Classic Maya: The Mystery of the Great Collapse

Figure in bird costume, detail | Temple of the Jaguars, Chichen Itza Mayan ruins, Yucatan, Mexico | Courtesy of The Huffington Post

The decline of the Classic Maya civilization is one of the greatest mysteries in human history. As described by archaeologist Arthur Demarest, “probably only the fall of the Roman Empire has been cited as often in social theory on the decline of civilizations.”1 But, what were the reasons why one of the most important Mesoamerican civilizations collapsed? What led the Maya to their fall? Although the reasons for the collapse are still debated, scholars have tried to answer these questions for decades. Most of the theories that scholars have developed as an explanation for the reasons for the decline include environmental degradation due to agriculture; overpopulation; disease; political decline; invasions; a revolution of peasants; and the newest theory adopted by scientists, climate change. All these theories come from the long-time work and study of archaeologists that have been interested in one of the greatest mysterious declines in history. All of their hypotheses present many strong and plausible arguments; yet, some of these theories also manifest certain flaws that have led to further questioning. Again, all of these theories can be said to be plausible. The collapse of the Classic Maya could, in fact, be caused by a combination of several factors that, combined, were greater than the abilities of the Mayan people to overcome.

Map of the Maya Region | Courtesy of Credo Images
Classic Maya Cities | Courtesy of Credo Images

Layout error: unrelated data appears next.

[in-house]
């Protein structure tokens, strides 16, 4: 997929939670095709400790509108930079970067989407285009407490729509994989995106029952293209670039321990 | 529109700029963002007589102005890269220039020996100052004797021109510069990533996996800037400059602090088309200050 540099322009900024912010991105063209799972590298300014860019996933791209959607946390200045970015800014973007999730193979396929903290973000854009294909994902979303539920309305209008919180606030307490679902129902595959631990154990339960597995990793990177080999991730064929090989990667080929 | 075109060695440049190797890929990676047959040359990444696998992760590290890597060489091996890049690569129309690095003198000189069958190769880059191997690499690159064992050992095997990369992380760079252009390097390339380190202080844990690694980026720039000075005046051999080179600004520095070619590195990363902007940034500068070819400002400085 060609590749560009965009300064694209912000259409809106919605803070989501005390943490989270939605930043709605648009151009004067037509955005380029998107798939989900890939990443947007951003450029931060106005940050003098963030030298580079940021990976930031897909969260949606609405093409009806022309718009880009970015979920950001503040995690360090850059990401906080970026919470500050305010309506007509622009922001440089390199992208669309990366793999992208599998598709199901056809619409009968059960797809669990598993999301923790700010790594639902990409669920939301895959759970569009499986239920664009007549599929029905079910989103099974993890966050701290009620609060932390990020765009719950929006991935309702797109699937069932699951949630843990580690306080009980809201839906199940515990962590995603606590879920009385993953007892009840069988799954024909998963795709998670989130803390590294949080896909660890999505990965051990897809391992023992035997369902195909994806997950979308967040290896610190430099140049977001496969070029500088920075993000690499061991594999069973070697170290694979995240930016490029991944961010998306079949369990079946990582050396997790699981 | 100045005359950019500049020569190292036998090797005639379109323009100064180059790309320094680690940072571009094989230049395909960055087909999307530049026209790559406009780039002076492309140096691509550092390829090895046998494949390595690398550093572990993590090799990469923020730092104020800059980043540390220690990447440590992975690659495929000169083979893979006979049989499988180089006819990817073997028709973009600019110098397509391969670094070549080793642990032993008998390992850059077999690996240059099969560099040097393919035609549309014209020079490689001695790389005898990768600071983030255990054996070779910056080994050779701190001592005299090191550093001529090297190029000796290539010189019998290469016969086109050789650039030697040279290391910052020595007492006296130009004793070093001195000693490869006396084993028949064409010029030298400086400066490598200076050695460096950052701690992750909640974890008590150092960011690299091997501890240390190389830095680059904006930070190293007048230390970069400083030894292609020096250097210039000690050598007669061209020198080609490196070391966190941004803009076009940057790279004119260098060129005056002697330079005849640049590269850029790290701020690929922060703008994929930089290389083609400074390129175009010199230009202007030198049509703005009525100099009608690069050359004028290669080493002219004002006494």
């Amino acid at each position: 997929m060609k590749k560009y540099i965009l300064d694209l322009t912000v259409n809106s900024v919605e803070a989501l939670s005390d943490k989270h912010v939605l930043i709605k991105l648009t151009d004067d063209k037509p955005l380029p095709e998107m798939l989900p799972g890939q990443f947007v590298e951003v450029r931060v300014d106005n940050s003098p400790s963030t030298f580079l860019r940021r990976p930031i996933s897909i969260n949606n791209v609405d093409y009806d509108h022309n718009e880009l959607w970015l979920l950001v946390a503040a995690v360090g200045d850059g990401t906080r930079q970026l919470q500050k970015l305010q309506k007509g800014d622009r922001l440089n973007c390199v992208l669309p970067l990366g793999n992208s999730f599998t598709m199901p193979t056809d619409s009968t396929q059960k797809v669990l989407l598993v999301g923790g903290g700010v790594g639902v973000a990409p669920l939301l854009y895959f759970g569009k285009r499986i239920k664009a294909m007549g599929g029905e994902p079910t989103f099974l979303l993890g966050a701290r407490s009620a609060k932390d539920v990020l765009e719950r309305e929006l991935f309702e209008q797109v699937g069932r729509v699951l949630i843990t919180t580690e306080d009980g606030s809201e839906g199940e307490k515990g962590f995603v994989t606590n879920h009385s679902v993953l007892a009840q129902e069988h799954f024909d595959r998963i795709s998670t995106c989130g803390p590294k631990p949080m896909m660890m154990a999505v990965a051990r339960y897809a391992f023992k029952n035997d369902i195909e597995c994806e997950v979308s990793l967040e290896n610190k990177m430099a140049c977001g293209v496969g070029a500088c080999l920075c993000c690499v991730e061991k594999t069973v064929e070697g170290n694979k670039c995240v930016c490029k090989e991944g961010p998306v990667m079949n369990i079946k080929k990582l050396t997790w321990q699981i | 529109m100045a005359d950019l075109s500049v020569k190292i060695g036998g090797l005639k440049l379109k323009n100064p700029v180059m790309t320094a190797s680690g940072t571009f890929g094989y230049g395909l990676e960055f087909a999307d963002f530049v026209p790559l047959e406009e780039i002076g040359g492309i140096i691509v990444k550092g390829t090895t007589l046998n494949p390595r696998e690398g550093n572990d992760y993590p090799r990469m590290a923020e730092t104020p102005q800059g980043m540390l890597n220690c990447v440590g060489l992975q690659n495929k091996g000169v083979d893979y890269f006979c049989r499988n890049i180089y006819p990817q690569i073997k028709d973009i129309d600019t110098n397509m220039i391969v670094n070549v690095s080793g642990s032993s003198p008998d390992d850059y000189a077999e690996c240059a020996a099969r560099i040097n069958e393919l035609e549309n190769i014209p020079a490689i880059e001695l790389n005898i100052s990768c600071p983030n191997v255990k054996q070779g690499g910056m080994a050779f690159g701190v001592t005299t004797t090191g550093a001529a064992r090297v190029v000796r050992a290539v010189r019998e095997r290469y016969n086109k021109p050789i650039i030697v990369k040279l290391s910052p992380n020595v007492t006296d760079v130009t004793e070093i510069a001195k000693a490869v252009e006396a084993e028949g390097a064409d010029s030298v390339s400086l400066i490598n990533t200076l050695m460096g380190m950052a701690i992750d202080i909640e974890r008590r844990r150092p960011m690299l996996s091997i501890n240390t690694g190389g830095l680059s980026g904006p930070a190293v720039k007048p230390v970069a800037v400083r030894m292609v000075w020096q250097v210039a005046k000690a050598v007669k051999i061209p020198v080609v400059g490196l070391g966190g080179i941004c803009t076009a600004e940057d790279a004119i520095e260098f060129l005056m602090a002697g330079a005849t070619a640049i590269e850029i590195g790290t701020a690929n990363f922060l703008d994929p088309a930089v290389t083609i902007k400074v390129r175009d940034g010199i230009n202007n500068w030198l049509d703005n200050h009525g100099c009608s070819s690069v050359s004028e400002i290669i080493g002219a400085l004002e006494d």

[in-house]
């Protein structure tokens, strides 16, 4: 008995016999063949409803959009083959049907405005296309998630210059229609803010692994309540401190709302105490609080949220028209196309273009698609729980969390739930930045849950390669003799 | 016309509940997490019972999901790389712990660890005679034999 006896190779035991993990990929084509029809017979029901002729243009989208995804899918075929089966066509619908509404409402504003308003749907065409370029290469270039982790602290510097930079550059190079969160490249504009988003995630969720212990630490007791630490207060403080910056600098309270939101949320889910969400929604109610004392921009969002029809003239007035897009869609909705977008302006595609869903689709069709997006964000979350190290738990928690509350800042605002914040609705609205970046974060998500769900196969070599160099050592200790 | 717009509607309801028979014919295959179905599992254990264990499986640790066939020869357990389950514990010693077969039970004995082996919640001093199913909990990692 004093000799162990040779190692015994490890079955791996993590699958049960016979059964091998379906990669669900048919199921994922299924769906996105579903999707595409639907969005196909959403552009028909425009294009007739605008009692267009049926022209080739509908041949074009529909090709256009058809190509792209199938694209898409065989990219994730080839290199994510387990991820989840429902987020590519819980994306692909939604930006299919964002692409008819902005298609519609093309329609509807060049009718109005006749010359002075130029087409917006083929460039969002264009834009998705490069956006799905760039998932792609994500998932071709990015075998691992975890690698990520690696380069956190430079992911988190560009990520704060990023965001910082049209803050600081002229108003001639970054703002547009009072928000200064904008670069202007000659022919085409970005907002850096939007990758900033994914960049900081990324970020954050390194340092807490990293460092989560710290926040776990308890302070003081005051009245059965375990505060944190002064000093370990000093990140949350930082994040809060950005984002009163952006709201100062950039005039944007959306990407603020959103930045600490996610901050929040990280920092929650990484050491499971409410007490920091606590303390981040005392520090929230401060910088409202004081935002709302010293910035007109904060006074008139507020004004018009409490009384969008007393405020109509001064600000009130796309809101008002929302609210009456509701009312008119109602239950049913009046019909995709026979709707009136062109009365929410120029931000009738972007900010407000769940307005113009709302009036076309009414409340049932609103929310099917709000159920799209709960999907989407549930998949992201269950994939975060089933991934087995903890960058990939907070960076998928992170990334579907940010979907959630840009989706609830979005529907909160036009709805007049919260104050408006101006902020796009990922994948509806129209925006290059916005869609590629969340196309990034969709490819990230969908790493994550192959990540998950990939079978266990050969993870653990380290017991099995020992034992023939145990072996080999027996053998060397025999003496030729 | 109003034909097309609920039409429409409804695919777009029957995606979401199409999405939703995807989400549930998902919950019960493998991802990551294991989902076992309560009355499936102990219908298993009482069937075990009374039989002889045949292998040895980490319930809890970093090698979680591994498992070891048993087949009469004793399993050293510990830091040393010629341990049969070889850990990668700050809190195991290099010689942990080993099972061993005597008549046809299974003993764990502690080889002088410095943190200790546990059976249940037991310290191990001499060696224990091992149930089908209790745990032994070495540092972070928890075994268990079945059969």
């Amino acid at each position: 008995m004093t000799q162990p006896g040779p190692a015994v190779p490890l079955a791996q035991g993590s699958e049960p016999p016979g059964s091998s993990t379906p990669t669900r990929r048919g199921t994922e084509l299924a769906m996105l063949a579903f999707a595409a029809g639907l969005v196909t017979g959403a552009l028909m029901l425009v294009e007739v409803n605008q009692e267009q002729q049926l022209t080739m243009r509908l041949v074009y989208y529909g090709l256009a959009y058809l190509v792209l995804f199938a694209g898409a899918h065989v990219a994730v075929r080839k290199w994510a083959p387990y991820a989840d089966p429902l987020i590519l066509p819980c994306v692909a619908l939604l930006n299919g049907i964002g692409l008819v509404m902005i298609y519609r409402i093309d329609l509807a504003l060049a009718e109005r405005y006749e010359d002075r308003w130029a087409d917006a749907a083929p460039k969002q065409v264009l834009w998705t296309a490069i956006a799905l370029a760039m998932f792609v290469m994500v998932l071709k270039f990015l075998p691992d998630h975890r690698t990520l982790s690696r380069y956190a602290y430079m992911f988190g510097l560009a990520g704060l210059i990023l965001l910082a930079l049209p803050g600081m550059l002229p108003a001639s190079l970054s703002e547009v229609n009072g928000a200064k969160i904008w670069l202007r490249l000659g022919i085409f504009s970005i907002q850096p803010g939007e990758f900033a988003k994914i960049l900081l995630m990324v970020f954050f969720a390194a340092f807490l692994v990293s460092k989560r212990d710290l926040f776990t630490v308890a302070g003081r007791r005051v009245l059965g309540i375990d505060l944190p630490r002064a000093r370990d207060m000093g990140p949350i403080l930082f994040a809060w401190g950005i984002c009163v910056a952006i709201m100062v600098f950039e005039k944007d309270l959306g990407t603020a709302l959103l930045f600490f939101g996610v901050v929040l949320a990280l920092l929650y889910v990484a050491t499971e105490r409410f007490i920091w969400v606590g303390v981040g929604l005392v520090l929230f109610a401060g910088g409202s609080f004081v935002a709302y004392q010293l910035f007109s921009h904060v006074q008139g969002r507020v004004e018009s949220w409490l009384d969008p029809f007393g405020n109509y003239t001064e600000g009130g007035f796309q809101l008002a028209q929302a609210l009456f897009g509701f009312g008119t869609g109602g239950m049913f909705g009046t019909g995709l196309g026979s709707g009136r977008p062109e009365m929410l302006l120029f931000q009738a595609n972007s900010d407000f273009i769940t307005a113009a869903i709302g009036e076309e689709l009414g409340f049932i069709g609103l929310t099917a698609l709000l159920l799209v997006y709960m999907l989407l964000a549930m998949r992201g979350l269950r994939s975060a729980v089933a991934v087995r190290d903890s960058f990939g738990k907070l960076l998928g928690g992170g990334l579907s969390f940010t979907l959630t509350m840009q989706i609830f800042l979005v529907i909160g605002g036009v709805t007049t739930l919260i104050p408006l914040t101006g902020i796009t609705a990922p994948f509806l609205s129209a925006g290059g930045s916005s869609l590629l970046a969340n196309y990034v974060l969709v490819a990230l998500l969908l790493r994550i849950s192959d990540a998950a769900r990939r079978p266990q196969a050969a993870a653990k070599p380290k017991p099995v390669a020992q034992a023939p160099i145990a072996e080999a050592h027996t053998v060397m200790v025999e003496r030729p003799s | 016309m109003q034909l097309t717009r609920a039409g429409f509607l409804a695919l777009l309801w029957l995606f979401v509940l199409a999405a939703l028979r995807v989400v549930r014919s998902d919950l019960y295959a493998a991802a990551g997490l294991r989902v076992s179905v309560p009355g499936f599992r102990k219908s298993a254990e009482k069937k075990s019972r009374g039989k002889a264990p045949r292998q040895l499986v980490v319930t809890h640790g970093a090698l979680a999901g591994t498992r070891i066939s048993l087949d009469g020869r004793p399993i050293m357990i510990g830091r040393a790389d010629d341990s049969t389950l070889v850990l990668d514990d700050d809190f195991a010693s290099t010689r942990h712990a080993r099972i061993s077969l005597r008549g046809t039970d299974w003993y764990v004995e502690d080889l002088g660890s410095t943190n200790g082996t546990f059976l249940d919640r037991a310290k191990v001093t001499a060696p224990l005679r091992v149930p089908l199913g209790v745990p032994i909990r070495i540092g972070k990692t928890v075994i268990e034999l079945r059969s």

Maya history is divided into three major periods: Preclassic (2000 B.C.E.-200 C.E.); Classic (200 C.E.-900 C.E.); and Postclassic (900 C.E. to the Spanish conquest). The Maya inhabited the present-day southern Mexican states of Chiapas, Campeche, Tabasco, Yucatán, and Quintana Roo; as well as the countries of Belize, Guatemala, Honduras, and El Salvador.2 Scholars divide the areas where the Maya lived into three regions: “the southern subregion of Guatemala highlands and the Pacific coast; the central subregion of northern Guatemala, its adjacent lowlands, and the Petén region; and the northern subregion of the Yucatán Peninsula.”3 It was during the Classic period that the rise of larger and more advanced city-states occurred.4 It was also during this period that the collapse of the civilization began.

Temple of the Great Jaguar (7th-8th century) | Tikal National Park, El Petén, Guatemala | Courtesy of Credo Images
Temple of the Great Jaguar (7th-8th century) | Tikal National Park, El Petén, Guatemala | Courtesy of Credo Images

The decline of the Maya manifested gradually. One by one, the activities from various city-states started to decline. Archaeologist J. Eric S. Thompson presented his theory on the collapse of the Maya in 1954. His main argument is that the city-states collapsed due to a revolt of the peasants, who may have removed the original authorities and taken the power themselves.5 Yet, these people did not know how to manage the economy and maintain an empire standing. According to his theory, the revolt of the peasants may have been caused by the “ever growing demands for service and in construction work and in the production of food for an increasing number of nonproducers.”6 Thompson also mentions several theories that have been presented by other scholars. For example, he mentions how it was believed that the Maya people from the Central area had migrated to the northern area of Yucatán and to the highland of Guatemala, helping the development of the Maya culture in these areas; yet, more recent research has shown that in both regions, the Maya flourished throughout the entire Classis period.7 Another theory addressed and rejected by Thompson is that the death rate of girls was higher than that of boys in villages near Lake Petén. The explanation for this is that girls had less economic importance. This eventually may have led to the depopulation of some cities. However, considering the fact that fewer women inhabited these cities, the price for brides would drastically increase and by consequence, parents would take more care of their girls.8 In addition, Thompson rejected the theory that diseases like malaria or yellow fever may have contributed to the decline, since these diseases are known to be introduced by the Spanish conquerors.9